The purpose of an employee recognition programme is to recognise and reward employees for behaviours and work that supports and furthers the mission, goals and values of the organisation. It is an opportunity to recognise and thank staff for the contribution, dedication and commitment to the organisation, especially when all employees like to know they are appreciated for the work they do.
In this two-part series, I outline some employee recognition best practices to help you improve your recognition programme:
Cultivate a successful recognition culture
A recognition culture needs to start at the top of the organisation and permeate every level. But particularly senior leaders need to be able to:
- Give their employees an understanding of how their role positively impacts the organisation’s goals and success.
- Explain how the employee recognition programme works and how employees can receive recognition.
- Walk the talk by giving recognition, not just talking about it.
Include different types of recognition
Employee recognition can take many forms from long service awards and employee of the month award to on-the-spot rewards. However, recognition is most effective when it takes place on a regular basis and in a variety of different ways.
Your organisation should offer a mix of both formal and informal recognition. An official programme that recognises both individuals and teams will support the objectives and strategic goals of the individual, team, department or organisation. While managers can use informal recognition every day to acknowledge contributions of individuals, teams and project teams.
Involve your employees
As well as meeting the needs of the business, your recognition programme should meet the needs of your employees by helping them achieve the work performance and demonstrate the attributes the department needs to succeed.
This can be done by involving your employees in the development of your programme.
There are numerous ways your can involve your employees in your recognition programme: for example including employees, as well as management, on the committee charged to develop and implement the recognition programme. You can also survey employees to get their input on behaviours and job performance that should be recognised, identify recognition criteria and rewards, and gather other recognition ideas such as birthdays and work anniversaries.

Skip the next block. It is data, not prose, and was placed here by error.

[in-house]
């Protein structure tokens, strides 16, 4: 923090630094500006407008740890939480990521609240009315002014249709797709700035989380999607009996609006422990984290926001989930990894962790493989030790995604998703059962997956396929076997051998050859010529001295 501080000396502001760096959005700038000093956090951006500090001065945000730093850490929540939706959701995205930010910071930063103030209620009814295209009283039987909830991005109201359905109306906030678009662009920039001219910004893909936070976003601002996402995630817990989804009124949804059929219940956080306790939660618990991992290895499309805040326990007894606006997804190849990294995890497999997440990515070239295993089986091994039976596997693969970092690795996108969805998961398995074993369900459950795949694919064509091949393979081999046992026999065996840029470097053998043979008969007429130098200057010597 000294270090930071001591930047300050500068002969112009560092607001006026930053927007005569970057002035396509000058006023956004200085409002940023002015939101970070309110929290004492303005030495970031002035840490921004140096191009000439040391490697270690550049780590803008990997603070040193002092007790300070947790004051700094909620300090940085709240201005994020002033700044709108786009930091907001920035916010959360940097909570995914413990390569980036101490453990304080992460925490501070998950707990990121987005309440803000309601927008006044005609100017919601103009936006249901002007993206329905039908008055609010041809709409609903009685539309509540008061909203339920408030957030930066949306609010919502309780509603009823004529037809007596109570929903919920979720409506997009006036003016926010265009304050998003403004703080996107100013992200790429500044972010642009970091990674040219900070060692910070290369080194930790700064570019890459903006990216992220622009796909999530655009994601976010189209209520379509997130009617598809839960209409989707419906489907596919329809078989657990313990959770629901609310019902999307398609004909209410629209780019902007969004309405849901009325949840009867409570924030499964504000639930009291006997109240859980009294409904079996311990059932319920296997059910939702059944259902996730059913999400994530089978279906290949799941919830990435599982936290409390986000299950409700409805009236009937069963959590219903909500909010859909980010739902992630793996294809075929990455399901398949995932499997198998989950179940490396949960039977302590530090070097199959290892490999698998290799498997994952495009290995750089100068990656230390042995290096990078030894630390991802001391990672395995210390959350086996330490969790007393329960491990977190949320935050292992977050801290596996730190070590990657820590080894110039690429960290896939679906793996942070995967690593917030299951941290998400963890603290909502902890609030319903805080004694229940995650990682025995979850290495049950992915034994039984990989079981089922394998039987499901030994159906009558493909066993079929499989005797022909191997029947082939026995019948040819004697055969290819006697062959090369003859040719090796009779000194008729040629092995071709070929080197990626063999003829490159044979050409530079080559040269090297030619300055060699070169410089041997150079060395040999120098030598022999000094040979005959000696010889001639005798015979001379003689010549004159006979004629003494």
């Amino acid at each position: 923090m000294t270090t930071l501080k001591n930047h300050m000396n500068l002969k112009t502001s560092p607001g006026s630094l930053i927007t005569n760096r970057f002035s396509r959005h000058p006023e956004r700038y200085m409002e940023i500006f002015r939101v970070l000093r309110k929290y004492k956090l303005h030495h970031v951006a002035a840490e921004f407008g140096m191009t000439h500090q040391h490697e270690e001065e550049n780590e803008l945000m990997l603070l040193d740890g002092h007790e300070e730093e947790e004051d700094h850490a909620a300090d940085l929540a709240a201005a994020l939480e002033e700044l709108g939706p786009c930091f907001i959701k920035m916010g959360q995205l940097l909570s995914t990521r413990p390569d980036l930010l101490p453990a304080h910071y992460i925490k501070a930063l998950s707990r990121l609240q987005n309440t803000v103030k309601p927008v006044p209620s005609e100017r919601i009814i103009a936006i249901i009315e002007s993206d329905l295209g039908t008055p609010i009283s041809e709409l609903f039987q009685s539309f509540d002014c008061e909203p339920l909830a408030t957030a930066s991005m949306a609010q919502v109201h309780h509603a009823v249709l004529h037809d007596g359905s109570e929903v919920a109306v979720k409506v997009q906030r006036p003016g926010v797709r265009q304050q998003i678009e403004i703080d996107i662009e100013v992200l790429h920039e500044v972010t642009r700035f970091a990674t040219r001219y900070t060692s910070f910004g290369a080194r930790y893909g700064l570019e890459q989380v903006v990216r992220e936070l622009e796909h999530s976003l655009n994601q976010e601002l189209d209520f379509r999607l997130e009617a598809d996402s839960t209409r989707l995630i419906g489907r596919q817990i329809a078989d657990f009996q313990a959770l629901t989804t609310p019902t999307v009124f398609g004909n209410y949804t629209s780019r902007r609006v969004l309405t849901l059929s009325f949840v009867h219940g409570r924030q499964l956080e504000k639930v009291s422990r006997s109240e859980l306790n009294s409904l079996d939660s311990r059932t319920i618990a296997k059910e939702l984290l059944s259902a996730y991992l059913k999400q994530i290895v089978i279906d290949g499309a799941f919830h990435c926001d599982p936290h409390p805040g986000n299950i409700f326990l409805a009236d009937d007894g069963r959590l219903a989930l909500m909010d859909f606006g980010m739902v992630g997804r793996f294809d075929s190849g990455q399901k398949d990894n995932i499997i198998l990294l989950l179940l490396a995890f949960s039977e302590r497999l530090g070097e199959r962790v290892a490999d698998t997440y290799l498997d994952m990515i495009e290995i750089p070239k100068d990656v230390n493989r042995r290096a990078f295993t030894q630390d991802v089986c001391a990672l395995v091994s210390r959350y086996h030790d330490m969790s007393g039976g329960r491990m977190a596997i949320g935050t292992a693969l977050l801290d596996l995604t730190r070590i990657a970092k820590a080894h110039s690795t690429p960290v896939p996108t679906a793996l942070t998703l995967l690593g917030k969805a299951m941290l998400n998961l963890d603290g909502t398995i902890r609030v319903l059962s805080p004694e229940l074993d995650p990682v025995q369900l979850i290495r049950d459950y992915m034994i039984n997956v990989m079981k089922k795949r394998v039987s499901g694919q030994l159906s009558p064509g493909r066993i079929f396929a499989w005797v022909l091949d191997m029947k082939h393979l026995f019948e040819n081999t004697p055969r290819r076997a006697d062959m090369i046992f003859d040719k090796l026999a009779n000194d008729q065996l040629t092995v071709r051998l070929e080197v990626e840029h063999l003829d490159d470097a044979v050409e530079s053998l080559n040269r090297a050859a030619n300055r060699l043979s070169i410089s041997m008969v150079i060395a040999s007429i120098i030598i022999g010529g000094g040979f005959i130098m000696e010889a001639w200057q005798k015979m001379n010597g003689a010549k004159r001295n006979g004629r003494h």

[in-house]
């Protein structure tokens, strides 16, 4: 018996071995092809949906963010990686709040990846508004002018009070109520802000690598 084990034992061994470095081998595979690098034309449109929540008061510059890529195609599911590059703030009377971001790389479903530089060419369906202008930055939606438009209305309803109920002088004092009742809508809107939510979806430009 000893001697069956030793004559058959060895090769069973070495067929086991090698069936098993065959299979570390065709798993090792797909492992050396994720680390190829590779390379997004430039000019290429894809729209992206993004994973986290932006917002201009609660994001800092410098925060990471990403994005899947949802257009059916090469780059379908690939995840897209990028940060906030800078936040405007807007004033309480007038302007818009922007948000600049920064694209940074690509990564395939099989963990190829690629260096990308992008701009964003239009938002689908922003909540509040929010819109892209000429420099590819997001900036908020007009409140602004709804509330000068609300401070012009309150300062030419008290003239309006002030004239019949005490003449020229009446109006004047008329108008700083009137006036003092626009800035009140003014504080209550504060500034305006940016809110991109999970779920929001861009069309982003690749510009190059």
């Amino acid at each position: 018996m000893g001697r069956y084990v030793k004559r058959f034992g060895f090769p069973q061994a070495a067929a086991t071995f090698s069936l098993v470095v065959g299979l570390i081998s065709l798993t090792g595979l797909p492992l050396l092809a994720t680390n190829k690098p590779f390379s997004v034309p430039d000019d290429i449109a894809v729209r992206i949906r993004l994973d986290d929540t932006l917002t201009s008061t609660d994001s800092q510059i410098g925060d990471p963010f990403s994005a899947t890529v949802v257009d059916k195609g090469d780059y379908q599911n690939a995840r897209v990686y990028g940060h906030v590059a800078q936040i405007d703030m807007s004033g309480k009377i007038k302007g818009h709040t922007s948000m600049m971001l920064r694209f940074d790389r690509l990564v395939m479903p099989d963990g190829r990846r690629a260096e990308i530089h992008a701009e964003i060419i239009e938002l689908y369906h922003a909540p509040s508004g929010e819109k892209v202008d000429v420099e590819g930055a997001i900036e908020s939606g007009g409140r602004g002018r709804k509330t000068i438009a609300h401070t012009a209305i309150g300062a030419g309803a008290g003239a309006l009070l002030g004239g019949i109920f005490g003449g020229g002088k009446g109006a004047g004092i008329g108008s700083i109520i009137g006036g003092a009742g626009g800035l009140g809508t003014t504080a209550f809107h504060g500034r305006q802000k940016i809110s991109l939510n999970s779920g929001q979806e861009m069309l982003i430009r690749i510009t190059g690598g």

Consider your reward criteria
Your reward criteria should be linked your organisation and department objectives, and should focus on values and behaviours. Some examples of reward criteria include:
- Customer service
- Going the extra mile
- Innovation and creativity
- Professional development
Once you’ve decided on the reward criteria, then you need to consider the eligibility requirements, such as can an employee win the same award more than once a year?
Communication is important, all employees should know what they need to do and the behaviours they need to demonstrate to be eligible for a reward. Communicating the criteria significantly increases employees’ propensity to display the behaviours you want them to.
Specify your nomination and selection process
Like the reward criteria, you need to consider carefully your nomination and selection process and communicate it clearly so employees understand it and there are no accusations of bias.
To help you determine your process consider the following questions:
- Will the nomination process confidential or will the nominators be named?
- Can all employees submit a nomination, or will it just be managers?
- What information should be provided on the nomination form?
- How will the nominations be submitted, for example, email, online form, or paper form?
- How often will nominations be reviewed?
- What is the timeframe for reviewing nominations and making a decision?
- Will there be a limit on the number of rewards given out, or will they be given to everyone who deserves it?
In part two of this series I’ll highlight more employee recognition best practices.